You can also use Ed for Private Posts, by checking the corresponding box. Posts marked as private will be only viewed by the student who posted and me. Only use this what you have to ask cannot be shared with all, e.g., if you are sharing something from your HW. Otherwise, don’t make it private, as other students might have the same questions as you.

### Communications and E-Mail Policy

You are required to set up notifications for Ed and for Canvas to be sent to you immediately.

On Ed, click on the Account icon on the top left, then Settings. In the new page click on Notifications. Under New Thread Digest, set the drop down box to Instant. I will consider a post in Ed official communication in this course, I will assume all have read every single post there!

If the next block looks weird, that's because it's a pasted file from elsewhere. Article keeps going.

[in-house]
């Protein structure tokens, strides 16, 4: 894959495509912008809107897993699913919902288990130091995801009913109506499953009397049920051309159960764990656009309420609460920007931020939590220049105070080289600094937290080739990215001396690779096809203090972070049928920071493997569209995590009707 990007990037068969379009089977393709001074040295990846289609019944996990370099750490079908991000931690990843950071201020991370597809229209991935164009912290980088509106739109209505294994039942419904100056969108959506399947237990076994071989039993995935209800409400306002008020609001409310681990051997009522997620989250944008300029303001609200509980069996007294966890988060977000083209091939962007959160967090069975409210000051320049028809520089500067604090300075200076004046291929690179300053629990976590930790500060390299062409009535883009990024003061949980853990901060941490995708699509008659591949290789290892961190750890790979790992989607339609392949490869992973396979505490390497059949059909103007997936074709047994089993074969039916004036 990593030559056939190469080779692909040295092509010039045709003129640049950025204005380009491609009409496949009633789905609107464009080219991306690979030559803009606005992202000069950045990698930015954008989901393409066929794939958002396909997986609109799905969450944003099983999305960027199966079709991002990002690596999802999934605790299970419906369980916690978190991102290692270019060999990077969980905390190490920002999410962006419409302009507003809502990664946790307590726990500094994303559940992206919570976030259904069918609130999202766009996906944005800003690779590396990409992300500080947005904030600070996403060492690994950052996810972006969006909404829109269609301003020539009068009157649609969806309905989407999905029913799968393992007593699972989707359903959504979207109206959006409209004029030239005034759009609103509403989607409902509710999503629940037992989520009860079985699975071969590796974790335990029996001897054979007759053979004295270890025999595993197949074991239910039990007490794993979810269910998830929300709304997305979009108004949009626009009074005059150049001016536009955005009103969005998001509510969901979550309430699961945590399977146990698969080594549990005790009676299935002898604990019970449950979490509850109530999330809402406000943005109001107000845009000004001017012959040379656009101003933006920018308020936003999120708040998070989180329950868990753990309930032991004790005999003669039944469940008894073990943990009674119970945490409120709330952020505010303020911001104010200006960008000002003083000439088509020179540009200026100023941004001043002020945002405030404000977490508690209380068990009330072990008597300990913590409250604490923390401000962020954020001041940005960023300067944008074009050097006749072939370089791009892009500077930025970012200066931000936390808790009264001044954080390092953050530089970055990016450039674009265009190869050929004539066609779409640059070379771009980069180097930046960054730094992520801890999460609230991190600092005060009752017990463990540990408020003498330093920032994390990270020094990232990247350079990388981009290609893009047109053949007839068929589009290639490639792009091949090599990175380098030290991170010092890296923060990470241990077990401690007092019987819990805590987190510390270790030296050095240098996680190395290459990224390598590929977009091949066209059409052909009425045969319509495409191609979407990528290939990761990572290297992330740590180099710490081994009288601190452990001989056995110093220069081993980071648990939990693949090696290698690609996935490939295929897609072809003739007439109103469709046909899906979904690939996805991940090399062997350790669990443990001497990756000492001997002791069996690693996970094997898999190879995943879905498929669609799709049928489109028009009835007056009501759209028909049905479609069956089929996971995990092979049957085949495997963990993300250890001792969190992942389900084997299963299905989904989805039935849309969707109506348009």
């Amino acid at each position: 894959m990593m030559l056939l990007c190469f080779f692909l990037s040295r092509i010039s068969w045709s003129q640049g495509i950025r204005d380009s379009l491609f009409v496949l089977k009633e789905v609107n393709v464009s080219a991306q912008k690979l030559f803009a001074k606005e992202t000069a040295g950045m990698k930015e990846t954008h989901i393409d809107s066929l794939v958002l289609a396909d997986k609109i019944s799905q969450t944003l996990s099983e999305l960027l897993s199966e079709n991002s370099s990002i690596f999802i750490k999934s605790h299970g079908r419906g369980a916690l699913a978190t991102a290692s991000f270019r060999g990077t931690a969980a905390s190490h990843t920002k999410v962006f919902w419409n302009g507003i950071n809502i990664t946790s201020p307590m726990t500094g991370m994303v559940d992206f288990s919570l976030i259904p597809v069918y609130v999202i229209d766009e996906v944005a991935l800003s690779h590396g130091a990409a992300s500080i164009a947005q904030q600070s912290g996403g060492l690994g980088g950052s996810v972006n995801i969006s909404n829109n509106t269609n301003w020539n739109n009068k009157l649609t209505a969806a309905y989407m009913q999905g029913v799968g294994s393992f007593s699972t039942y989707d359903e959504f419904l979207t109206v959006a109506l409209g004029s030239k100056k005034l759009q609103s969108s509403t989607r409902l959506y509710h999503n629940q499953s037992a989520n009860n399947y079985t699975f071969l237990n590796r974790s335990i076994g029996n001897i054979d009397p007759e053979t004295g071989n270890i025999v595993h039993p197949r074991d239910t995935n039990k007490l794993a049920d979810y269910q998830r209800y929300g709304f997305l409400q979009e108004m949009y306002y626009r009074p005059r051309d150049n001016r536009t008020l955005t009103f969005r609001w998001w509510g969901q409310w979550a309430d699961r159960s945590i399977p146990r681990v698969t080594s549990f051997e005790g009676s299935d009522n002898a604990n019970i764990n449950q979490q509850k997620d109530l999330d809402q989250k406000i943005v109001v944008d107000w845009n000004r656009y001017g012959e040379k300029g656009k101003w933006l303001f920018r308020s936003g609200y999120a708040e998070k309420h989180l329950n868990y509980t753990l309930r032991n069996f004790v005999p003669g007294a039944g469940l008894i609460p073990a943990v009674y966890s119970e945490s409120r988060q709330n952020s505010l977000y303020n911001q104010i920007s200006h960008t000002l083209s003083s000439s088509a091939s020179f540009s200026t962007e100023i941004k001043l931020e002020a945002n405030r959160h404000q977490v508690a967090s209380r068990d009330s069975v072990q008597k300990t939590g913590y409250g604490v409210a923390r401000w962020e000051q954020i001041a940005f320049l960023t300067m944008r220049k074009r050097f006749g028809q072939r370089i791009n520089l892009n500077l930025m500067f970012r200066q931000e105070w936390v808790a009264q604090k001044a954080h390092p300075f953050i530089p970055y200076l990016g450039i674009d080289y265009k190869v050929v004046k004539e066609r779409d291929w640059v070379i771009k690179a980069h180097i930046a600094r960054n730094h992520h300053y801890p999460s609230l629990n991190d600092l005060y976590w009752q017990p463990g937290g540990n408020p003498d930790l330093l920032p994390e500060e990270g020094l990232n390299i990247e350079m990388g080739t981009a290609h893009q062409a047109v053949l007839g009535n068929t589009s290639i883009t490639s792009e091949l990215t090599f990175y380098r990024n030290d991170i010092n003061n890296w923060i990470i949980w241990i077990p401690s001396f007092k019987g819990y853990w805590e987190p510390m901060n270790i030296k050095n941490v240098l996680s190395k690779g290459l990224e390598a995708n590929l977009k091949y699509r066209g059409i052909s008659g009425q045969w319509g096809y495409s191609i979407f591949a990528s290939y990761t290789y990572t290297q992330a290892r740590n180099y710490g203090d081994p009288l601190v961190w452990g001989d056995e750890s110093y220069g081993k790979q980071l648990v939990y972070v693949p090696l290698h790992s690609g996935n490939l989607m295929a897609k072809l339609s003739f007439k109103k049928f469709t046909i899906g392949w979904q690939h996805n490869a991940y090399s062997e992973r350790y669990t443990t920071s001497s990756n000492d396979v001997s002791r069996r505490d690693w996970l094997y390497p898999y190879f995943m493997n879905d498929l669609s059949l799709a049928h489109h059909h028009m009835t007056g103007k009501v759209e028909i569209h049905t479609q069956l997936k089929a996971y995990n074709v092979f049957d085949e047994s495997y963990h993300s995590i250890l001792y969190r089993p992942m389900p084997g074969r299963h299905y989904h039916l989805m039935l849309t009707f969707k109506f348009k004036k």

For Canvas, check this page and/or this video on how to set your notifications. Set notifications for Announcements to “right away”! (Basically: click on the the profile button on left, under UT’s “T”, then click “Notifications”. Click on the check mark ("notify me right away") for Announcements.)

Moreover, I may send e-mails with important information directly to you. I will use the e-mail given to me by the registrar and set up automatically in Canvas. (If that is not your preferred address, please make sure to forward your university e-mail to it!)

All three (notifications from Ed, notifications from Canvas, and e-mails) are official communications for this course and it’s your responsibility to check them often!

### Feedback